Return codes*(required for EXE installations only)*. These codes are used to determine the status of the installation after the setup routine has completed. These are only requred for installation routines using EXE files. The standard return code is 0 for a successful installation and 3010 for a successful installation that requires a restart of the client computer. If your application uses custom return codes, you can add those codes here so that an installation returning a custom code can be reported as a successful installation. If the installation returns any other code that is not listed here, it will be interpreted as a failure and returned as an alert to the Windows Intune console.
Finally, a summary page appears, which states that you are ready to start the upload process. When you click Upload, the wizard creates a compressed and encrypted package on the administrator's computer and then uploads it to the Windows Intune service. During the upload process, you will be able to track the process, as shown in Figure 7.
Figure 7. The progress of the upload
The communications between the Windows Intune service and the administrator's computer are encrypted to ensure the security of the traffic. Furthermore, if network connectivity is lost during this upload process, the wizard will retry until it can complete the upload.
Step 3: Deploy Package
After you have completed the upload of the software or update package, it is stored in your Windows Intune online storage space and listed under the Managed Software or Updates workspace. You are now ready to start deploying the package to the groups you want. For software update packages you approve those using the same process as Microsoft updates using the Updates workspace and approving them to the target computer groups. For managed software packages use the following steps to assign a new software package to one of your Windows Intune groups:
In the Windows Intune administrator console, click the Software workspace.
Click Managed Software, and then click the software package that you want to deploy.
On the toolbar, click Deploy, as shown in Figure 8.
Figure 8. Clicking Deploy
When the Deploy software page appears, click the software deployment group that corresponds to the software that you want to deploy. In the Deployment column, click the arrow next to the list box, and then click Install, as shown in Figure 9.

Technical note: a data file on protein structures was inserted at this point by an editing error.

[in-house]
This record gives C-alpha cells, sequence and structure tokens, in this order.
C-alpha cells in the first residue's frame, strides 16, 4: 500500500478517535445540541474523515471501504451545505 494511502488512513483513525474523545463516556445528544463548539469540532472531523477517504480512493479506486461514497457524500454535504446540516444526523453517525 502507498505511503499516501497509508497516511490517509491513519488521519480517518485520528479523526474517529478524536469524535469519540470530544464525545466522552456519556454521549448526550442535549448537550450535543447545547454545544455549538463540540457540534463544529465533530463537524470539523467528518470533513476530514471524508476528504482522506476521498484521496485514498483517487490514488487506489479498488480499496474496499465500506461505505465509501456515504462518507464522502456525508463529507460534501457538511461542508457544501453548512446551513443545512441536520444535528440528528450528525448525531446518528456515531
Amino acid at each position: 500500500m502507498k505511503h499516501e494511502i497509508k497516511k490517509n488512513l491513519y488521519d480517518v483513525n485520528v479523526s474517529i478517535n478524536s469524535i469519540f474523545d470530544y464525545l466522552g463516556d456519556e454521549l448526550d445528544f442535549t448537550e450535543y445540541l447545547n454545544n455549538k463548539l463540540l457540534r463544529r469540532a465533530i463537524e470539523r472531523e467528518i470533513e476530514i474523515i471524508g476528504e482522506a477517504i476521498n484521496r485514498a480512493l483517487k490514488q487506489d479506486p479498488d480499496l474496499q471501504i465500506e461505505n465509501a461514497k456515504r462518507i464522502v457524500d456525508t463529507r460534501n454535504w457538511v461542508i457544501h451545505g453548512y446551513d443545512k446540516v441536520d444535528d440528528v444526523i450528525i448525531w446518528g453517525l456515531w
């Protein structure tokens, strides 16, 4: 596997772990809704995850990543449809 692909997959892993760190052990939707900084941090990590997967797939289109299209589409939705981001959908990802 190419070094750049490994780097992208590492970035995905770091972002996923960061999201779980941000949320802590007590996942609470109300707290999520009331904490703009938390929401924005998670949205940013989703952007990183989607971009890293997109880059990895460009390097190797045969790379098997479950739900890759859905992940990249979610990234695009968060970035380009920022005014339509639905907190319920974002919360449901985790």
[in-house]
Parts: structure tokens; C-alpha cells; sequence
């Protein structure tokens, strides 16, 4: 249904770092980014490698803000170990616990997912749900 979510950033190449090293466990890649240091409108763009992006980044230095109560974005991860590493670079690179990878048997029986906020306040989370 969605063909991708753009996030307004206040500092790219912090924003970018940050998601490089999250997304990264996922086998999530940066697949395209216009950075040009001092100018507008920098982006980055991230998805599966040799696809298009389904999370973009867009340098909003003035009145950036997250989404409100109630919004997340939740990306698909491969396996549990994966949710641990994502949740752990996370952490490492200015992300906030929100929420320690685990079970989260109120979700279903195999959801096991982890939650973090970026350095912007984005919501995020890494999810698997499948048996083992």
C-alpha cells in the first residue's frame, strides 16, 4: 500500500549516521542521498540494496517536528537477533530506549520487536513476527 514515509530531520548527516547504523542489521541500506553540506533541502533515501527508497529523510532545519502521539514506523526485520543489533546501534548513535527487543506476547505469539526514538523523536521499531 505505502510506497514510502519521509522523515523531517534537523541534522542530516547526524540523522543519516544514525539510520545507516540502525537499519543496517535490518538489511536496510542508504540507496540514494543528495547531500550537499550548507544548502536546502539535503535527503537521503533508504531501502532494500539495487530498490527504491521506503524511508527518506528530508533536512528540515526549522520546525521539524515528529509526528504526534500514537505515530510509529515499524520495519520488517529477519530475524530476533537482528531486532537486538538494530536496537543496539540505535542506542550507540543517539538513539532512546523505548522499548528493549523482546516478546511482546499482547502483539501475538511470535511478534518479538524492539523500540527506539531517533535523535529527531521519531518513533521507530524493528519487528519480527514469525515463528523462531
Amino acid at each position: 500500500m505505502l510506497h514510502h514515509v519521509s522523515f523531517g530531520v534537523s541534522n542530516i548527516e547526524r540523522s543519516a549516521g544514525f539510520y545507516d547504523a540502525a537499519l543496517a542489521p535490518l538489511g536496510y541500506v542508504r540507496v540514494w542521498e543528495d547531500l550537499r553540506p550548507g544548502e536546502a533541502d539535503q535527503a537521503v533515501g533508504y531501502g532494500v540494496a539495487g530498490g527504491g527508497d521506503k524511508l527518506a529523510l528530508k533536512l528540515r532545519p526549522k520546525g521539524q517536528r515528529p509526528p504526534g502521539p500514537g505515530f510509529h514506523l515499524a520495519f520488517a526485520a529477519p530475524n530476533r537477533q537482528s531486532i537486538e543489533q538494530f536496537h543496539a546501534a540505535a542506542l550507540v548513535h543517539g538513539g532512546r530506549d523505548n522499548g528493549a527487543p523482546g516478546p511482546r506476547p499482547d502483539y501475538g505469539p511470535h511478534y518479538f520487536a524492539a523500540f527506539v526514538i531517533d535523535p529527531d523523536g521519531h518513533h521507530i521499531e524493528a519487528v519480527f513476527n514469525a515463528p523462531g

Figure 9. Setting the Group Deployment option to Install
Click OK to save the installation option.
After you have completed these steps, the software will be ready for deployment to the target computers.
Step 4: Client Download and Installation
After the Windows Intune administrator has approved a package for deployment, it is made available to the target computers. By default, the Windows Intune client agents will check in every eight hours, as dictated by the Windows Intune Agent Settings policy. The client will start the process of downloading the installation package, as long as the client computer meets all of the software package requirements. For example, if the package has a 64-bit operating system requirement only 64-bit client computers will install the package; 32-bit client computers will not download or install the package even if the client computer is in an approved group.
Next, the client will start the process of downloading the packages that have been approved to a temporary folder on the local hard disk. The folder path is:
During this download, the package remains compressed and encrypted to minimize the download bandwidth requirements and to ensure the security of the data. In addition, if there is an interruption in the network connectivity of the client computer, the agents will automatically continue the download as soon as the computer is back online. The package is only decompressed, decrypted, and launched after the download has completed.
The user does not need to be logged on for the application to be installed; the process will launch by using the SYSTEM security context. However, the computer must be turned on. This process will work seamlessly, as long as the software installation routine has been configured to install without the need for user interaction, as discussed previously.
If the installation package requires user interaction for completion, the installation routine will start but will timeout after sixteen hours, the installation will then be cancelled and an alert sent back to the Windows Intune Administration console.
Step 5: Monitor Deployment Status
After you have uploaded the software package and approved it to be deployed to the required computers, you can use the Managed Software workspace to monitor the deployment status. As the clients check in with the Windows Intune service, they will be informed of the availability of the software package for them, in much the same way that they receive update notifications.
You can monitor the status of these installations in the Managed Software workspace of the Windows Intune administrator console, as shown in Figure 10.
Figure 10. Monitoring in the Managed Software workspace
The following statuses exist for these installations:
- Installed. Reports on managed software that has successfully been installed and reported back to the Windows Intune service.
- Failed. Reports on installations that executed, but did not report a successful return code.
- Pending. Tracks clients that are approved for deployment, but have not attempted an installation as yet. This is usually because the client computer has not checked back with the Windows Intune service since the deployment approval was issued.
- Not Meeting Requirements. Logs when a client computer is a member of a group that has received approval for a deployment, but does not meet the requirements set by the administrator during the creation of the software package.
As you monitor this workspace, you will be able to see the deployment status update as each client reports back to the Windows Intune service. If there are any failed installations, these will also generate a Software alert, which will be visible in the main System Overview view of the administrator console.